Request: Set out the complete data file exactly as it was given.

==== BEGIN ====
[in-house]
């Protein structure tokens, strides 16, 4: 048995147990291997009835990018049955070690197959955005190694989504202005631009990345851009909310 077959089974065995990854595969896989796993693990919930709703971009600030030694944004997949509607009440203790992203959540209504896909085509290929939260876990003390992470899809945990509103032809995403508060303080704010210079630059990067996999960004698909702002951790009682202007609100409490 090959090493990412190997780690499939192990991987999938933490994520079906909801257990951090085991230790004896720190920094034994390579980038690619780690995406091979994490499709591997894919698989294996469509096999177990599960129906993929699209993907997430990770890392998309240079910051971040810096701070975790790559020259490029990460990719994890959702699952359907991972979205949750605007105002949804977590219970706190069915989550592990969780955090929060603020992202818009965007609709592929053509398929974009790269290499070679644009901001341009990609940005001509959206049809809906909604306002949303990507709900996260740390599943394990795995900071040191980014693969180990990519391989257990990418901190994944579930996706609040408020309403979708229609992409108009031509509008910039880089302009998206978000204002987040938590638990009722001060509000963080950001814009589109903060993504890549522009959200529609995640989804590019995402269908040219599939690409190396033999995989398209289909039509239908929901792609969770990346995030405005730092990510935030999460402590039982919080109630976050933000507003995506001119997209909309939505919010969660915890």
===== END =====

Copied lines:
[in-house]
């Protein structure tokens, strides 16, 4: 048995147990291997009835990018049955070690197959955005190694989504202005631009990345851009909310 077959089974065995990854595969896989796993693990919930709703971009600030030694944004997949509607009440203790992203959540209504896909085509290929939260876990003390992470899809945990509103032809995403508060303080704010210079630059990067996999960004698909702002951790009682202007609100409490 090959090493990412190997780690499939192990991987999938933490994520079906909801257990951090085991230790004896720190920094034994390579980038690619780690995406091979994490499709591997894919698989294996469509096999177990599960129906993929699209993907997430990770890392998309240079910051971040810096701070975790790559020259490029990460990719994890959702699952359907991972979205949750605007105002949804977590219970706190069915989550592990969780955090929060603020992202818009965007609709592929053509398929974009790269290499070679644009901001341009990609940005001509959206049809809906909604306002949303990507709900996260740390599943394990795995900071040191980014693969180990990519391989257990990418901190994944579930996706609040408020309403979708229609992409108009031509509008910039880089302009998206978000204002987040938590638990009722001060509000963080950001814009589109903060993504890549522009959200529609995640989804590019995402269908040219599939690409190396033999995989398209289909039509239908929901792609969770990346995030405005730092990510935030999460402590039982919080109630976050933000507003995506001119997209909309939505919010969660915890």